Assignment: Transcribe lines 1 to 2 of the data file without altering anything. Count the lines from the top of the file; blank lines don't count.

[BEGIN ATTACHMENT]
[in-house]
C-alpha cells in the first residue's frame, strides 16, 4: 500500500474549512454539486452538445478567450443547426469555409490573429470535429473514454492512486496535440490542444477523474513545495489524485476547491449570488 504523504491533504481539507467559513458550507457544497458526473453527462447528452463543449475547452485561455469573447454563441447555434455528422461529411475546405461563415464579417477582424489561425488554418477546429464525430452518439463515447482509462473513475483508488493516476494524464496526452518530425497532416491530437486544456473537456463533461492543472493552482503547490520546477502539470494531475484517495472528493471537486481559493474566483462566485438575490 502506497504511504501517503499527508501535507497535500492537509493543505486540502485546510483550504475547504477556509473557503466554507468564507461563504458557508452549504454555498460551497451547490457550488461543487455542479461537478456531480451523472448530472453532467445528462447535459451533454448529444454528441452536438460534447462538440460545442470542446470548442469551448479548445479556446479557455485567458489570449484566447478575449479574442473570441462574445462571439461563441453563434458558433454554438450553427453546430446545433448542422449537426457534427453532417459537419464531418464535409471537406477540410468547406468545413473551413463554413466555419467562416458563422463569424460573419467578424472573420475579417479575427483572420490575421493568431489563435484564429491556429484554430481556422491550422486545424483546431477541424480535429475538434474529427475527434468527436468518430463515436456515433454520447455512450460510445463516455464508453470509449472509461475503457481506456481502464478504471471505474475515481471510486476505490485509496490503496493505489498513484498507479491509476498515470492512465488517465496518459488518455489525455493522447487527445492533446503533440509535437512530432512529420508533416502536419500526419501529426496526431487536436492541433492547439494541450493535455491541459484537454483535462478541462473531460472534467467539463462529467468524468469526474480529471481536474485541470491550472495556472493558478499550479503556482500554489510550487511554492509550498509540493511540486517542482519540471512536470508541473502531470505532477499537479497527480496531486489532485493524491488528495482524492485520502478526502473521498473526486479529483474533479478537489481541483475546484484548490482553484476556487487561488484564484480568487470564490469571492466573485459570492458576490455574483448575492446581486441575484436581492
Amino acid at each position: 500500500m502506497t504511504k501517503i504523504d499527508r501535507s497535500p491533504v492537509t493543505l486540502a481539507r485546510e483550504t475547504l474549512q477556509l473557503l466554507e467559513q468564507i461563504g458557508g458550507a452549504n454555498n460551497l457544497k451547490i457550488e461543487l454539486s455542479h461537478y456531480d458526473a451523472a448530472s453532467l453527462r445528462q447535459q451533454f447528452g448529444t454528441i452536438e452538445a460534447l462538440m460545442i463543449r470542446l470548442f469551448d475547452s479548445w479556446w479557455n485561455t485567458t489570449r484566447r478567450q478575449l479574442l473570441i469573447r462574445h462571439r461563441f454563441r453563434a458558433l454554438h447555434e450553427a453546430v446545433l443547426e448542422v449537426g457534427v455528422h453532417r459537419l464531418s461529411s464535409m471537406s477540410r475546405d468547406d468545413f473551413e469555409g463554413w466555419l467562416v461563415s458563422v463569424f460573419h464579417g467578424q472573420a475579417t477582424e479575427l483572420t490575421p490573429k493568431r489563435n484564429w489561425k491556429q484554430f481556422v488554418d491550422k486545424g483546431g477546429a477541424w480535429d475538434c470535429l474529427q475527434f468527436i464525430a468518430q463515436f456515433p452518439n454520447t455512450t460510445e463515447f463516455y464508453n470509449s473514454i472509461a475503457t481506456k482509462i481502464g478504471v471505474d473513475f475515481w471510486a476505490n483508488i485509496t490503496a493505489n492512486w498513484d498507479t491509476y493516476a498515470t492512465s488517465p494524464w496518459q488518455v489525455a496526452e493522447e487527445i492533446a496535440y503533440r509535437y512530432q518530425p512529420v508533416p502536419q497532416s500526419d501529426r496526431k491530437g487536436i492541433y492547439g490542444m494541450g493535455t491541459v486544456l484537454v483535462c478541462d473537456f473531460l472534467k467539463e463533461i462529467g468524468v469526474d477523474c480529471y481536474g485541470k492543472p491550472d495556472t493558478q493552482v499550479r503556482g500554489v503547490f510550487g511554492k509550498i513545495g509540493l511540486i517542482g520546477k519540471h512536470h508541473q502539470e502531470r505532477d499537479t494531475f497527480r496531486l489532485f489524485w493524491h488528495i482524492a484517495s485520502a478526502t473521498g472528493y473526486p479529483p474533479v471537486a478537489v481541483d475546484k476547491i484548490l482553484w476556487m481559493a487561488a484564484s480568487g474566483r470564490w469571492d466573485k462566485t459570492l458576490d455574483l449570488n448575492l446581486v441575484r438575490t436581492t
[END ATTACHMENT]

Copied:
[in-house]
C-alpha cells in the first residue's frame, strides 16, 4: 500500500474549512454539486452538445478567450443547426469555409490573429470535429473514454492512486496535440490542444477523474513545495489524485476547491449570488 504523504491533504481539507467559513458550507457544497458526473453527462447528452463543449475547452485561455469573447454563441447555434455528422461529411475546405461563415464579417477582424489561425488554418477546429464525430452518439463515447482509462473513475483508488493516476494524464496526452518530425497532416491530437486544456473537456463533461492543472493552482503547490520546477502539470494531475484517495472528493471537486481559493474566483462566485438575490 502506497504511504501517503499527508501535507497535500492537509493543505486540502485546510483550504475547504477556509473557503466554507468564507461563504458557508452549504454555498460551497451547490457550488461543487455542479461537478456531480451523472448530472453532467445528462447535459451533454448529444454528441452536438460534447462538440460545442470542446470548442469551448479548445479556446479557455485567458489570449484566447478575449479574442473570441462574445462571439461563441453563434458558433454554438450553427453546430446545433448542422449537426457534427453532417459537419464531418464535409471537406477540410468547406468545413473551413463554413466555419467562416458563422463569424460573419467578424472573420475579417479575427483572420490575421493568431489563435484564429491556429484554430481556422491550422486545424483546431477541424480535429475538434474529427475527434468527436468518430463515436456515433454520447455512450460510445463516455464508453470509449472509461475503457481506456481502464478504471471505474475515481471510486476505490485509496490503496493505489498513484498507479491509476498515470492512465488517465496518459488518455489525455493522447487527445492533446503533440509535437512530432512529420508533416502536419500526419501529426496526431487536436492541433492547439494541450493535455491541459484537454483535462478541462473531460472534467467539463462529467468524468469526474480529471481536474485541470491550472495556472493558478499550479503556482500554489510550487511554492509550498509540493511540486517542482519540471512536470508541473502531470505532477499537479497527480496531486489532485493524491488528495482524492485520502478526502473521498473526486479529483474533479478537489481541483475546484484548490482553484476556487487561488484564484480568487470564490469571492466573485459570492458576490455574483448575492446581486441575484436581492